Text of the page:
Roman Perez, Jr.’s Adan presents itself as a story that needs to be told, parading the burgeoning romance of its two female protagonists as its contribution to the collection of films about queer representation. Marketing it as such is tempting as there is a glaring lack of lesbian films. However, the claim of film to be intended to be part of a noble and current discussion seems problematic.
But before going there, let’s start with the good.
The film is exquisitely shot.
Lensed with a particular sensitivity towards the fact that the story marries the seductive mysteries of sexual awakening with eventual blood and violence by Albert Banzon, the film is bursting with mood and atmosphere. Each frame is never without a temperament, whether it is drenched with the stench-filled sweat of provincial summers or suffocating within the restrictions of cramped living spaces. The film is always interesting to peer at. The film’s a persistent seducer.
The performances of the leads aren’t just daring. They are also apt and persuasive.
Rhen Escano plays a provincial lass whose coming to terms with her womanhood is complicated by her desire to move to the city. She’s a mystifying presence, and her ability to blur the lines of the age of her consent make her truly enticing. Paired with Cindy Miranda, who evolves from being the older sister she never had to a lover, Escano completes her transformation from being that impossible fruit of temptation to an achievable fantasy.
Nothing more than erotica
All the film’s elements suggest its intent to provoke the imagination, to render elegant the sinful pleasures of ogling over private lives, of witnessing a woman go through the motions of maturity and submit herself to the delights of what is perceived to be forbidden love.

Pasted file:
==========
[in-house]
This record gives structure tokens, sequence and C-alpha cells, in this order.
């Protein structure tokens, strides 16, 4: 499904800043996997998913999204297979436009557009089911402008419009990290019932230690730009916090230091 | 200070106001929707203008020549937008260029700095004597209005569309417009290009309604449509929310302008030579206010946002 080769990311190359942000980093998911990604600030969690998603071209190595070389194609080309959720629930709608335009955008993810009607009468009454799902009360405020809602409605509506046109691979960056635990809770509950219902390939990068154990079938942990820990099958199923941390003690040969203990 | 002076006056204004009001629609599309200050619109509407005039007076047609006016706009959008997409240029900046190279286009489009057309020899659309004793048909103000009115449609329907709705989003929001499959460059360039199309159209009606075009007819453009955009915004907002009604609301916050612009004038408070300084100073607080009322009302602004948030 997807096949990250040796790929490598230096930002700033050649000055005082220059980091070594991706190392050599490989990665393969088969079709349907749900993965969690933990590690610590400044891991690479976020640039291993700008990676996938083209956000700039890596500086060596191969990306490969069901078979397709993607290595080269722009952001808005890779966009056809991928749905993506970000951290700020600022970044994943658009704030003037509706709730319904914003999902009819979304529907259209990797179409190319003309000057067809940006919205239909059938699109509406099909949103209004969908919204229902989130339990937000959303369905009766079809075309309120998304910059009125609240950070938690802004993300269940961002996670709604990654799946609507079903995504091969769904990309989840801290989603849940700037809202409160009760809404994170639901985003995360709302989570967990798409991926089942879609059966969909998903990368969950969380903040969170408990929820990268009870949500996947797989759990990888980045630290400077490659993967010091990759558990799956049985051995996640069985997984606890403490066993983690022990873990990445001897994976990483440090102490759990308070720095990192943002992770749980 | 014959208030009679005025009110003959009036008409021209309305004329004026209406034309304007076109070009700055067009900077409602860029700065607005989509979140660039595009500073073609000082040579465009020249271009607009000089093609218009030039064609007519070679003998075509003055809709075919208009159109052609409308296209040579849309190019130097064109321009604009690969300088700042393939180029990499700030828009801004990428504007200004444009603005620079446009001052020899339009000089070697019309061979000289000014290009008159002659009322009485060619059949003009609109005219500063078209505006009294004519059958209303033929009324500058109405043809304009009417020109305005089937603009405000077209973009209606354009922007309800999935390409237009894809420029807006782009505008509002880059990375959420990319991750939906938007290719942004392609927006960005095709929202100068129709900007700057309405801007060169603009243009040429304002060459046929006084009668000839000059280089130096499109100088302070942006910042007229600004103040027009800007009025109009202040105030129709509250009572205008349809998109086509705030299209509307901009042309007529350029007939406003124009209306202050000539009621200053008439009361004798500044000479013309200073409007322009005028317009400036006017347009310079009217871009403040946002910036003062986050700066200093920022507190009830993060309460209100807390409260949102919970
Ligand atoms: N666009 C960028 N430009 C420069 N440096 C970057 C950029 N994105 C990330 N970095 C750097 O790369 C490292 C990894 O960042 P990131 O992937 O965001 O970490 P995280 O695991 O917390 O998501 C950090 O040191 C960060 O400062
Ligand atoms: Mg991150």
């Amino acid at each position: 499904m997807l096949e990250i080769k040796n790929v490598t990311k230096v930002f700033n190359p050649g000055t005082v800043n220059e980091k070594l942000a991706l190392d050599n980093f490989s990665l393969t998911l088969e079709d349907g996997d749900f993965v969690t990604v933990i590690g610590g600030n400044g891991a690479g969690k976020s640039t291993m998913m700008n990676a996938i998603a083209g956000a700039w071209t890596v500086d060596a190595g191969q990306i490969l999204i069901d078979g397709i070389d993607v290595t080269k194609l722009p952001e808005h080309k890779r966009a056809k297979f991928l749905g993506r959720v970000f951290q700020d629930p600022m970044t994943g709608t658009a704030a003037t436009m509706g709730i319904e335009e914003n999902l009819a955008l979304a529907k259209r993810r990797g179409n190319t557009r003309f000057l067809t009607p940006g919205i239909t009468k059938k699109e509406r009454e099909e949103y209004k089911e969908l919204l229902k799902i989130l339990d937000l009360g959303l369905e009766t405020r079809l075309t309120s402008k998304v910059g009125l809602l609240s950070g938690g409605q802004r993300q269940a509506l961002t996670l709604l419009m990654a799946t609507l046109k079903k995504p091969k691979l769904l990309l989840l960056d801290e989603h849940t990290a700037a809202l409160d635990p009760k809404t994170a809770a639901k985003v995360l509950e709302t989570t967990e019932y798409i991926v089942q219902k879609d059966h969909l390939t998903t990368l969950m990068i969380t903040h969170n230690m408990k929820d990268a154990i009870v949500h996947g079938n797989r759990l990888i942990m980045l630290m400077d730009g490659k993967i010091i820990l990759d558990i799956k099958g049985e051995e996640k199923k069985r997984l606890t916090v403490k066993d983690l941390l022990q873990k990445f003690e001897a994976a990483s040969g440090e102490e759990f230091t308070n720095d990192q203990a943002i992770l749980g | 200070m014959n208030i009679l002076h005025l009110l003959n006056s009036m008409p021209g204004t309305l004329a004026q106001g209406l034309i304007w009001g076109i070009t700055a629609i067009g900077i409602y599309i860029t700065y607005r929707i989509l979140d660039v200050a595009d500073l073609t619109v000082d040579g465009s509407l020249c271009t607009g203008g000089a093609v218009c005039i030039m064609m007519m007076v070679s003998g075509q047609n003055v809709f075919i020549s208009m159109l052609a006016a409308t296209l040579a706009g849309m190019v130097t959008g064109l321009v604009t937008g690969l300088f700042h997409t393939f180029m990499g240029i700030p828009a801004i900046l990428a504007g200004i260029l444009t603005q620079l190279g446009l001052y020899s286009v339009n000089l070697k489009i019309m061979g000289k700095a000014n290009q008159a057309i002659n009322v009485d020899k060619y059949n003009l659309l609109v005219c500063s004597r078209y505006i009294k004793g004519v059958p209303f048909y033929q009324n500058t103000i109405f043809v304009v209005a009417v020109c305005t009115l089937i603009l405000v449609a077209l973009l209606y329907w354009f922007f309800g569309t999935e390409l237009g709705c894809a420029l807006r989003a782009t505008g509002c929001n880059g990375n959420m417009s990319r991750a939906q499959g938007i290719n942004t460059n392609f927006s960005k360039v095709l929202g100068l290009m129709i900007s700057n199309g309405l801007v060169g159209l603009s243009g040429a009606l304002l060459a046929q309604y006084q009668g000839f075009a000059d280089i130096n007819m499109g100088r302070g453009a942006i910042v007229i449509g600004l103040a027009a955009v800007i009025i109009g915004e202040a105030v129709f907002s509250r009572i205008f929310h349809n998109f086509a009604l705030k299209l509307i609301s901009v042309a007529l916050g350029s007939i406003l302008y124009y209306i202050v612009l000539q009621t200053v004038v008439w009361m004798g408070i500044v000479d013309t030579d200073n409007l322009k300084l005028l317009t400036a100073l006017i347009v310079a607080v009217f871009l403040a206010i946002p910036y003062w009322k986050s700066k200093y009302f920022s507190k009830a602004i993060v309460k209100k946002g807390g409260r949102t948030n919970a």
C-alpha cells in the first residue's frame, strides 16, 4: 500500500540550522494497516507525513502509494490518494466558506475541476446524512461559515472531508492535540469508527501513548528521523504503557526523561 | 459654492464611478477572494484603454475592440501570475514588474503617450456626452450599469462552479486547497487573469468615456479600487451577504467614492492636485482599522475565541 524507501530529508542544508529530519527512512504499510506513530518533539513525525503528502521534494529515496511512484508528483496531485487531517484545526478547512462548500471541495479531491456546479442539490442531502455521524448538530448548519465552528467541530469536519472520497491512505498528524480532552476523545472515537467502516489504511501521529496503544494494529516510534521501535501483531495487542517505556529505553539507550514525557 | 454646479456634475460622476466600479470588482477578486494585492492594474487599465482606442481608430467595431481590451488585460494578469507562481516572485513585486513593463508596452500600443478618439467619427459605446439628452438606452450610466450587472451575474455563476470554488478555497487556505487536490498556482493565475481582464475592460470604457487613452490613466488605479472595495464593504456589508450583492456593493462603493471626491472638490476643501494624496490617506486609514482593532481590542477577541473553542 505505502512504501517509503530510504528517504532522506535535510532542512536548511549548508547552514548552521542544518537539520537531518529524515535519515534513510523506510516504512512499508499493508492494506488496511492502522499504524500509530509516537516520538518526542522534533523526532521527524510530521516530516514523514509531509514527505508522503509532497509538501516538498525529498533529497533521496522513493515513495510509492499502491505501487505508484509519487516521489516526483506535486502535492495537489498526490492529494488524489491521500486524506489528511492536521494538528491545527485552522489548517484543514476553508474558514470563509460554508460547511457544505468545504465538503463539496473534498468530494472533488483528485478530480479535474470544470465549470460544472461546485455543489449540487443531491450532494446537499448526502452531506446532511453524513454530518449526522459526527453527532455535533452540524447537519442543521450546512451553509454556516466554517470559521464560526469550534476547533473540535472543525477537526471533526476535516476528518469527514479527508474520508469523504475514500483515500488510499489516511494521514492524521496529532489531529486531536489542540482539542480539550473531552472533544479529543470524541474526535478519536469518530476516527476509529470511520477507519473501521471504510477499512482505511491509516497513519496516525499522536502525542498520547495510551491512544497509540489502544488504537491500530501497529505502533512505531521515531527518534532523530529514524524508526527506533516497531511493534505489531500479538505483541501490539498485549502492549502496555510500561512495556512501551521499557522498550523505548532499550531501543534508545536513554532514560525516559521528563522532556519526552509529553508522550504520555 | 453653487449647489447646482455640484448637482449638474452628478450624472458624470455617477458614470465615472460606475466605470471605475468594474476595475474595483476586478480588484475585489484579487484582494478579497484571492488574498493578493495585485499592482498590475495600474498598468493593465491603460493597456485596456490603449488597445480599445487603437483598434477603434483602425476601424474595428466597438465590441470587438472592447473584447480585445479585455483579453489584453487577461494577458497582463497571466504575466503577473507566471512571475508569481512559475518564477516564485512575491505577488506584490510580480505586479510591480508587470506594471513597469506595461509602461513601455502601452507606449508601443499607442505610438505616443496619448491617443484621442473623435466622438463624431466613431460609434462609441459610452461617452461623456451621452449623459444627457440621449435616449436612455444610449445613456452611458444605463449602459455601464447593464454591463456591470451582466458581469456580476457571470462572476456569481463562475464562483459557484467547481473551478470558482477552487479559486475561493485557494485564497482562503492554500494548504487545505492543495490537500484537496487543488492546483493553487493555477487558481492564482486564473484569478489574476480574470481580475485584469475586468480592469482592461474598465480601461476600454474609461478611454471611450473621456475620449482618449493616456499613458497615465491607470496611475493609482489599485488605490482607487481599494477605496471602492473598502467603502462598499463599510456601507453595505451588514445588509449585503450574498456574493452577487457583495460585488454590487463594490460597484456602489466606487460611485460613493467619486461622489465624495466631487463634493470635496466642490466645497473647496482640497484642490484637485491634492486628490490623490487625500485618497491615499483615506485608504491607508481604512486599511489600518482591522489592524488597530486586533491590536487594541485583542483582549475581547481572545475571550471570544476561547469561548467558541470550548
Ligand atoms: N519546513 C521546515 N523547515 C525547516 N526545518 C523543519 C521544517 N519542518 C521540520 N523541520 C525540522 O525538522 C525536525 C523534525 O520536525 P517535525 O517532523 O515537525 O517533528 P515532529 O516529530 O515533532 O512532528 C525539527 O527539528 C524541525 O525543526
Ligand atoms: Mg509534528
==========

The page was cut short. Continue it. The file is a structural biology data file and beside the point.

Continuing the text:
There lies the problem.
Adan is erotica that caters to men. It can never aspire to be anything more dignified than that. In fact, everything about it exposes its primal urges. Its very title alludes to the biblical creation story that has a man fall from grace because of the supposed proclivity of women to be tempted. The film has men dying because of women. The women it portrays are also suffering because of their being enraptured by fellow women.
The film’s discourse centers on the intrinsic fault of females.
Its gaze turns its characters into sirens meant for gawking. It spices them with thrills and dangers for the fullest effect, making them objects of desire that are worth the risks of mortality.
Adan is lust-fueled.
It is poised and paced too artfully. However, there is just no denying that its prurient goals outweigh its shallow bid for integrity. – Rappler.com
Francis Joseph Cruz litigates for a living and writes about cinema for fun. The first Filipino movie he saw in the theaters was Carlo J. Caparas' Tirad Pass.